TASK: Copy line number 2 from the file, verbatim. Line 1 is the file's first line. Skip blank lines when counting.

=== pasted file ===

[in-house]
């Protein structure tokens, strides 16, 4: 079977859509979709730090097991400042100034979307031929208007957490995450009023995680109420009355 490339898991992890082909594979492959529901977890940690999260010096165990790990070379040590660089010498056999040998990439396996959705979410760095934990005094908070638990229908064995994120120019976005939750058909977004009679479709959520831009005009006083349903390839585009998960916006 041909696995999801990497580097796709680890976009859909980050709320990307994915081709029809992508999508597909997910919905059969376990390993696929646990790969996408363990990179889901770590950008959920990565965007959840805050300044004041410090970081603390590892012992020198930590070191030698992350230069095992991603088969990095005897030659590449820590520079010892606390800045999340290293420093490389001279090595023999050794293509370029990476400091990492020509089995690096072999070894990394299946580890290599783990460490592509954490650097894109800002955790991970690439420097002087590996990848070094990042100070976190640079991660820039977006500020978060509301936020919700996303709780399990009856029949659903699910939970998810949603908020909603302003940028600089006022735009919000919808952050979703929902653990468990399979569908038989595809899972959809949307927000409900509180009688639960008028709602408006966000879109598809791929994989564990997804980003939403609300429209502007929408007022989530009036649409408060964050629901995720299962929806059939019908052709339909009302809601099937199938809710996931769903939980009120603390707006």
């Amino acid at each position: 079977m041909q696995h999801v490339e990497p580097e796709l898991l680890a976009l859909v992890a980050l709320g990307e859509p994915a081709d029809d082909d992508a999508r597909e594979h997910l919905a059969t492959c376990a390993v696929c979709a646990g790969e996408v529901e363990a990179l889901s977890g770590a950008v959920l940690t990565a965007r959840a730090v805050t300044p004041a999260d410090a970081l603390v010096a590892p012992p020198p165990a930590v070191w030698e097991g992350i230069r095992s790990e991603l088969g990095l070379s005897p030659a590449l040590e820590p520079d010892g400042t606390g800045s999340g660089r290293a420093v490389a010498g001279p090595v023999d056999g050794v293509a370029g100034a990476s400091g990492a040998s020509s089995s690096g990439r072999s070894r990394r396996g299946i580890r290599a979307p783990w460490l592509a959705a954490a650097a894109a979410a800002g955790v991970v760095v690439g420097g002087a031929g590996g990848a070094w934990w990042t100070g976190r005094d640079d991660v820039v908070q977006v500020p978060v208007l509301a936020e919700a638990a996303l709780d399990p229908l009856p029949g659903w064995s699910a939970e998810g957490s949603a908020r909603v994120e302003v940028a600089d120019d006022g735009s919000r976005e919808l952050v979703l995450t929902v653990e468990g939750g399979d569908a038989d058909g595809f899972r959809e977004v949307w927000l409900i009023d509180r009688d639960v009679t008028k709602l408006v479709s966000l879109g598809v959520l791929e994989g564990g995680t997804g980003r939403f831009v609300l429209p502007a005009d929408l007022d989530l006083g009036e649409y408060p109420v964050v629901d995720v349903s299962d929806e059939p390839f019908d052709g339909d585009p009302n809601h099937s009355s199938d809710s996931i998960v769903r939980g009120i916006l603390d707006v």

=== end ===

């Protein structure tokens, strides 16, 4: 079977859509979709730090097991400042100034979307031929208007957490995450009023995680109420009355 490339898991992890082909594979492959529901977890940690999260010096165990790990070379040590660089010498056999040998990439396996959705979410760095934990005094908070638990229908064995994120120019976005939750058909977004009679479709959520831009005009006083349903390839585009998960916006 041909696995999801990497580097796709680890976009859909980050709320990307994915081709029809992508999508597909997910919905059969376990390993696929646990790969996408363990990179889901770590950008959920990565965007959840805050300044004041410090970081603390590892012992020198930590070191030698992350230069095992991603088969990095005897030659590449820590520079010892606390800045999340290293420093490389001279090595023999050794293509370029990476400091990492020509089995690096072999070894990394299946580890290599783990460490592509954490650097894109800002955790991970690439420097002087590996990848070094990042100070976190640079991660820039977006500020978060509301936020919700996303709780399990009856029949659903699910939970998810949603908020909603302003940028600089006022735009919000919808952050979703929902653990468990399979569908038989595809899972959809949307927000409900509180009688639960008028709602408006966000879109598809791929994989564990997804980003939403609300429209502007929408007022989530009036649409408060964050629901995720299962929806059939019908052709339909009302809601099937199938809710996931769903939980009120603390707006």